However, these legal changes to the regulatory landscape are more than just a compliance requirement. They allow businesses to make fundamental choices and changes in how they approach their long-term ESG business strategy. Abiding by new laws and openly communicating their approach to employees and customers shows dedication to doing things right. In addition, it is predicted that ESG laws will become mandatory over time, so SMBs should stay ahead of the curve.

Better financial performance

ESG and overall corporate financial performance share a deep connection. Embracing sustainable and ethical practices enhances a company’s profits. It brings cost-saving benefits, such as going paperless, reducing energy usage, and recycling goods. There are also many instances where ESG principles and disclosure will ultimately help avoid legal fines as more attention is paid to these frameworks and practices. By implementing a comprehensive approach to ESG, companies can effectively address rising operational expenses and create a more sustainable business.

Moreover, as previously highlighted, customers are likelier to engage and buy from business that prioritize ESG issues such as sustainability and diversity, equity and inclusion. Those companies that take their strategies to a higher level tend to outperform their competitors significantly.

By implementing a comprehensive approach to ESG, companies can effectively address rising operational expenses and create a more sustainable business.

ESG practices are the right thing to do

As global challenges like COVID-19, climate change, supply chain issues, and economic inequality force leaders to rethink how business is done, it’s clear that traditional profit maximization methods are no longer sufficient.

Instead, businesses from SMB to large enterprise need new strategies that will drive equitable growth and long-term prosperity that protects and preserves the environment and focuses on a sustainable future. It is not only better for the bottom line for companies to be invested in sustainability and ethical practices, but it is also their moral duty. How businesses operate sets a considerable standard and influences the rest of society in acting on environmental, social and governance issues.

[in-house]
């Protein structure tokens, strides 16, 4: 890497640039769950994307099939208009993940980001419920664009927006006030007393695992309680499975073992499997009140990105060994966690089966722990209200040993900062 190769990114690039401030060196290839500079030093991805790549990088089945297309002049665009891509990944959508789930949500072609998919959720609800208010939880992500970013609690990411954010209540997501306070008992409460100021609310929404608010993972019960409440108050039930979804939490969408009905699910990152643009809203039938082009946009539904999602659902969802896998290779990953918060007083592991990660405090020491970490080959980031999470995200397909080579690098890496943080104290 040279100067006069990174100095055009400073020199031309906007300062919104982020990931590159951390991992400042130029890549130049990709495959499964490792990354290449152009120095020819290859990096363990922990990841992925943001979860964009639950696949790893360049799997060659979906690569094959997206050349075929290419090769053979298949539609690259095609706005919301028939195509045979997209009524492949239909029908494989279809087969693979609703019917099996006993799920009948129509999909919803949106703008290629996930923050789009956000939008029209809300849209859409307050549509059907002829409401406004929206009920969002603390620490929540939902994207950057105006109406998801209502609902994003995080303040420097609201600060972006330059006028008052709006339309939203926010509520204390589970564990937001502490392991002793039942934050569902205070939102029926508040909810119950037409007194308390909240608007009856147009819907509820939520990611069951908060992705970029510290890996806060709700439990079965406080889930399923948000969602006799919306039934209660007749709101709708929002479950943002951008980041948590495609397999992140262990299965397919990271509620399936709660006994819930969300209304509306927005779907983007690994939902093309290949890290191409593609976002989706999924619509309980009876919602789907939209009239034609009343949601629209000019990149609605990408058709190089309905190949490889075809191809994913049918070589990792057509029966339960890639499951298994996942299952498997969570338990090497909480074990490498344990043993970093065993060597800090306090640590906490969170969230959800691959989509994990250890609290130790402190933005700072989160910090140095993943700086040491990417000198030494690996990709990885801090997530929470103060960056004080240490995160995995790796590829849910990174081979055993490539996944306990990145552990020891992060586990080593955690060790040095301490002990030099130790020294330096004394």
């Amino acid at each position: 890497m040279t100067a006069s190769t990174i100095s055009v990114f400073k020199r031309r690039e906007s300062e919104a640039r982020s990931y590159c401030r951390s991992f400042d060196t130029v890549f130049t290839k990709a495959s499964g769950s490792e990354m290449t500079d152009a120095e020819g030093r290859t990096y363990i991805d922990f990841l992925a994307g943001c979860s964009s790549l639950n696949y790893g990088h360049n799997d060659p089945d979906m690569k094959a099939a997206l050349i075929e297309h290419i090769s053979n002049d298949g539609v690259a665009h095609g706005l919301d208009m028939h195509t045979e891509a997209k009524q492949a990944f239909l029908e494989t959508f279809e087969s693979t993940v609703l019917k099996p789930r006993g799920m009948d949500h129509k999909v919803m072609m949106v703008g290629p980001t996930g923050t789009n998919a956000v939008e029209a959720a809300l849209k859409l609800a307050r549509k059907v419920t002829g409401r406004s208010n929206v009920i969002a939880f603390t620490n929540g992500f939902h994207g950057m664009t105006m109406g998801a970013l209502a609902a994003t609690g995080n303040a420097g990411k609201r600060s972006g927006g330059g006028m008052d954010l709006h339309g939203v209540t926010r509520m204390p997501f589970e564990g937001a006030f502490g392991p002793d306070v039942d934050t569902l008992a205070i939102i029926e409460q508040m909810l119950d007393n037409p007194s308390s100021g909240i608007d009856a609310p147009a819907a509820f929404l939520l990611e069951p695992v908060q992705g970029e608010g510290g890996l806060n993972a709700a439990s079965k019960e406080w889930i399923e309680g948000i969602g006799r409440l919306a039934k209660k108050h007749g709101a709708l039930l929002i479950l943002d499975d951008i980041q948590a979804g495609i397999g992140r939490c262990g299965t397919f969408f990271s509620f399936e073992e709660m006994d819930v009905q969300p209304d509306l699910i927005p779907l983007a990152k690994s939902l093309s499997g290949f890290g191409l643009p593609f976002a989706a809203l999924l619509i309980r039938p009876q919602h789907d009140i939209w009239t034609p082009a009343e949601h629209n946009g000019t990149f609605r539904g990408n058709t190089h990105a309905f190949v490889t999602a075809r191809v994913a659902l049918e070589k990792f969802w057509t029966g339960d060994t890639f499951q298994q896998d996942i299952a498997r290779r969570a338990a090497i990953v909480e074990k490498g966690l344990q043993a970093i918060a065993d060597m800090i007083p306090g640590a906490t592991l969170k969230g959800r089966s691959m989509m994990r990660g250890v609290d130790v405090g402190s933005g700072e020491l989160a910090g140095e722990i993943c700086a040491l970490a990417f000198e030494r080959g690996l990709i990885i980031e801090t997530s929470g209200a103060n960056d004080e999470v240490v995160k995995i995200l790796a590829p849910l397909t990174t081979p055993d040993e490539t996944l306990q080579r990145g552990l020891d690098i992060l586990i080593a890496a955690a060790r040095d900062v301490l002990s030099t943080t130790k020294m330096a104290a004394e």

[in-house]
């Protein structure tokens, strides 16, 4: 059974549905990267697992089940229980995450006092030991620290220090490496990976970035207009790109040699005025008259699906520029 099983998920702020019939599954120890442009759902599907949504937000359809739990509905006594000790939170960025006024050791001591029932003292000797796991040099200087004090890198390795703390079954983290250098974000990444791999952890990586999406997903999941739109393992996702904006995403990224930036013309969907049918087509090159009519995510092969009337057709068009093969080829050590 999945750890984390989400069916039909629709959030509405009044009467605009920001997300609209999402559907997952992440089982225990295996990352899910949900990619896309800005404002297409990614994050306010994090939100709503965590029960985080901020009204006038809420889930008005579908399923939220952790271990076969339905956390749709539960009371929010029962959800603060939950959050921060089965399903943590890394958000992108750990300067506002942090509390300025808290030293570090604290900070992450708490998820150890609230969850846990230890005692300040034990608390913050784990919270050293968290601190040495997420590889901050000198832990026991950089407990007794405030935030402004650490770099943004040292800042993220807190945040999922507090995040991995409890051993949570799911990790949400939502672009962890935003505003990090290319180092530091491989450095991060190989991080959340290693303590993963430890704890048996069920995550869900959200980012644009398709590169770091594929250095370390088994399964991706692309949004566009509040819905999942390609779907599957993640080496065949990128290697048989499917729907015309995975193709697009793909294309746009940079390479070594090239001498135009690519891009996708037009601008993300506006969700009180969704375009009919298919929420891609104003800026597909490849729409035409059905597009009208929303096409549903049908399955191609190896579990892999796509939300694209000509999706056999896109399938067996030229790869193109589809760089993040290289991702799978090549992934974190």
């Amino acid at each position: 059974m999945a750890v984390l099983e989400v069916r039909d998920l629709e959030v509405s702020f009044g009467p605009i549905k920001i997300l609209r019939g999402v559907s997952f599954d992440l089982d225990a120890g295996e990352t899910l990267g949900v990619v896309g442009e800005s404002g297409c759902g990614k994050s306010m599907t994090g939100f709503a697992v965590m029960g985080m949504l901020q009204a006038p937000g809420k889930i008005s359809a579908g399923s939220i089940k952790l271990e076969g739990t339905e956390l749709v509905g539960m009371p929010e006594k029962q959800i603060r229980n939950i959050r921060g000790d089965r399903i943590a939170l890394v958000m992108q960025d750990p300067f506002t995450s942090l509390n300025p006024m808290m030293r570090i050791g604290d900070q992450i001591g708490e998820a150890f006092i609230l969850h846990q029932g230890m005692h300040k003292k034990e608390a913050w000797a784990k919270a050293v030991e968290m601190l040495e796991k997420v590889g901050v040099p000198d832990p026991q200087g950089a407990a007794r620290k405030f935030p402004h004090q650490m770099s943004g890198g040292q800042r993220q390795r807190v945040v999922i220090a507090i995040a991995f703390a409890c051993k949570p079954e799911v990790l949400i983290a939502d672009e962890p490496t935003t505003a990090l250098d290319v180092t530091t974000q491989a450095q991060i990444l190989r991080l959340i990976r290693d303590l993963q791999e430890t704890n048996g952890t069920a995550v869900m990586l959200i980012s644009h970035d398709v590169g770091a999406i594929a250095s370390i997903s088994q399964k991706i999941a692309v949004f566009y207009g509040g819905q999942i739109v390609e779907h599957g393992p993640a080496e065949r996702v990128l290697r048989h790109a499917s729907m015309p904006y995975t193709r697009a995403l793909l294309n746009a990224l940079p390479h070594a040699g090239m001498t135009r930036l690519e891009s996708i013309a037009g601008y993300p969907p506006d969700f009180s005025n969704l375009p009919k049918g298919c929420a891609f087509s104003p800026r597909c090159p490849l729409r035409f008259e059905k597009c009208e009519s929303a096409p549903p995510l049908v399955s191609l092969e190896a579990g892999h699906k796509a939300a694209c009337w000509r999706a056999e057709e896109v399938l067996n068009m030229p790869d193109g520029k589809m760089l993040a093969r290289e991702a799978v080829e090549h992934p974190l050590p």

To learn more about how NAVEX ONE solutions can help your company’s ESG goals and challenges, click here.

For more information on how to get started with a comprehensive ESG program, download the

Definitive Guide to ESG

Frequently Asked Questions (FAQ)

1. What does ESG stand for, and why is it important for SMBs?

ESG stands for environmental, social and governance, and it acts as a framework for evaluating a company’s impact on those three elements. For SMBs, ESG is vital because it enhances transparency, builds trust with stakeholders and aligns with societal expectations, ultimately boosting reputation and sustainability.

2. Are ESG efforts only relevant for larger corporations, or can SMBs benefit too?

ESG principles are relevant to businesses of all sizes, including SMBs. In fact, SMBs can experience significant benefits from embracing ESG practices, such as gaining a competitive edge, attracting investors and improving financial performance.

3. How can SMBs ensure authenticity in their ESG efforts?

Authenticity in ESG efforts can be achieved by integrating ESG principles into the company’s mission and business strategy. ESG should be more than a checkbox; it should be ingrained in the company’s culture, creating a genuine commitment to ethical practices.

4. What is the connection between ESG and financial performance for SMBs?

Embracing ESG principles often leads to improved financial performance for SMBs. Sustainability practices reduce costs (e.g., energy consumption and legal fines) and appeal to consumers who prioritize ethical business practices, potentially leading to increased sales and profitability.

5. How should SMBs navigate the complex landscape of ESG laws and regulations?

SMBs should stay informed about evolving ESG laws and ensure compliance with regulations related to their industry and location. Compliance demonstrates a commitment to ethical practices and prepares SMBs for mandatory ESG laws in the future.

6. Where can SMBs find guidance and resources to start their ESG journey?

SMBs can find valuable resources from ESG-focused organizations, industry associations, and ESG consultants. They can also explore comprehensive guides and tools, such as NAVEX’s Definitive Guide to ESG to kickstart their ESG program.